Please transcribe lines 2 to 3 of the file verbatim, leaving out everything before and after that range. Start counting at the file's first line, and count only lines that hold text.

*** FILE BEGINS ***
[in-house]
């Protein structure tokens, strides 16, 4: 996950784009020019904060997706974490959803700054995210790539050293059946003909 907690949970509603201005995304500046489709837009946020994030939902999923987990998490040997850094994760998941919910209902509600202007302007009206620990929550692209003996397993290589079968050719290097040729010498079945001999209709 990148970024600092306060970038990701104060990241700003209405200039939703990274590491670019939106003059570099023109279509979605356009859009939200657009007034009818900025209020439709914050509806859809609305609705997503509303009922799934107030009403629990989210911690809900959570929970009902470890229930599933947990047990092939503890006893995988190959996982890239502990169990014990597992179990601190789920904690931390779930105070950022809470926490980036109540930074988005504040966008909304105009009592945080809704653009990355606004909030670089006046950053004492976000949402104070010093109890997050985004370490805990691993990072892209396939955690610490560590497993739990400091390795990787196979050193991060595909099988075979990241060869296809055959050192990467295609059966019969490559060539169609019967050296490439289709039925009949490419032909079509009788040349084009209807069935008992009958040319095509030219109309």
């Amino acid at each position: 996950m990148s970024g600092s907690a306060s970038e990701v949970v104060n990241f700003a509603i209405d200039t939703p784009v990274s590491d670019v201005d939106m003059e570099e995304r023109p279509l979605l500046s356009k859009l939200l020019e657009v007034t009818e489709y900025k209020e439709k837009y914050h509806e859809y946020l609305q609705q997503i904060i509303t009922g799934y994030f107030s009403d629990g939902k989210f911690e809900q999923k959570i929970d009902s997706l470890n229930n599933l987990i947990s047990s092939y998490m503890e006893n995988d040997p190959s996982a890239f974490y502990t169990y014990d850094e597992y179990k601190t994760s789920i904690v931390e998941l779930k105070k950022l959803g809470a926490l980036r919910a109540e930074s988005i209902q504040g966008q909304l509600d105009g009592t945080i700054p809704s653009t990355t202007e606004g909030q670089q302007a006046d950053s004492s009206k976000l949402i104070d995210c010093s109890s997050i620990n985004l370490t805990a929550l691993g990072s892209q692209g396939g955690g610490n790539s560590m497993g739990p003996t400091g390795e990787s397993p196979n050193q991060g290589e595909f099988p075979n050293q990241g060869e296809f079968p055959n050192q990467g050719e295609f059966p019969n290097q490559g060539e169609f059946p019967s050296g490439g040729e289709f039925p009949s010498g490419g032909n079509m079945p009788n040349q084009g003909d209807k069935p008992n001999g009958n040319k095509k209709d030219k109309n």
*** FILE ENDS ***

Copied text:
């Protein structure tokens, strides 16, 4: 996950784009020019904060997706974490959803700054995210790539050293059946003909 907690949970509603201005995304500046489709837009946020994030939902999923987990998490040997850094994760998941919910209902509600202007302007009206620990929550692209003996397993290589079968050719290097040729010498079945001999209709 990148970024600092306060970038990701104060990241700003209405200039939703990274590491670019939106003059570099023109279509979605356009859009939200657009007034009818900025209020439709914050509806859809609305609705997503509303009922799934107030009403629990989210911690809900959570929970009902470890229930599933947990047990092939503890006893995988190959996982890239502990169990014990597992179990601190789920904690931390779930105070950022809470926490980036109540930074988005504040966008909304105009009592945080809704653009990355606004909030670089006046950053004492976000949402104070010093109890997050985004370490805990691993990072892209396939955690610490560590497993739990400091390795990787196979050193991060595909099988075979990241060869296809055959050192990467295609059966019969490559060539169609019967050296490439289709039925009949490419032909079509009788040349084009209807069935008992009958040319095509030219109309």
């Amino acid at each position: 996950m990148s970024g600092s907690a306060s970038e990701v949970v104060n990241f700003a509603i209405d200039t939703p784009v990274s590491d670019v201005d939106m003059e570099e995304r023109p279509l979605l500046s356009k859009l939200l020019e657009v007034t009818e489709y900025k209020e439709k837009y914050h509806e859809y946020l609305q609705q997503i904060i509303t009922g799934y994030f107030s009403d629990g939902k989210f911690e809900q999923k959570i929970d009902s997706l470890n229930n599933l987990i947990s047990s092939y998490m503890e006893n995988d040997p190959s996982a890239f974490y502990t169990y014990d850094e597992y179990k601190t994760s789920i904690v931390e998941l779930k105070k950022l959803g809470a926490l980036r919910a109540e930074s988005i209902q504040g966008q909304l509600d105009g009592t945080i700054p809704s653009t990355t202007e606004g909030q670089q302007a006046d950053s004492s009206k976000l949402i104070d995210c010093s109890s997050i620990n985004l370490t805990a929550l691993g990072s892209q692209g396939g955690g610490n790539s560590m497993g739990p003996t400091g390795e990787s397993p196979n050193q991060g290589e595909f099988p075979n050293q990241g060869e296809f079968p055959n050192q990467g050719e295609f059966p019969n290097q490559g060539e169609f059946p019967s050296g490439g040729e289709f039925p009949s010498g490419g032909n079509m079945p009788n040349q084009g003909d209807k069935p008992n001999g009958n040319k095509k209709d030219k109309n």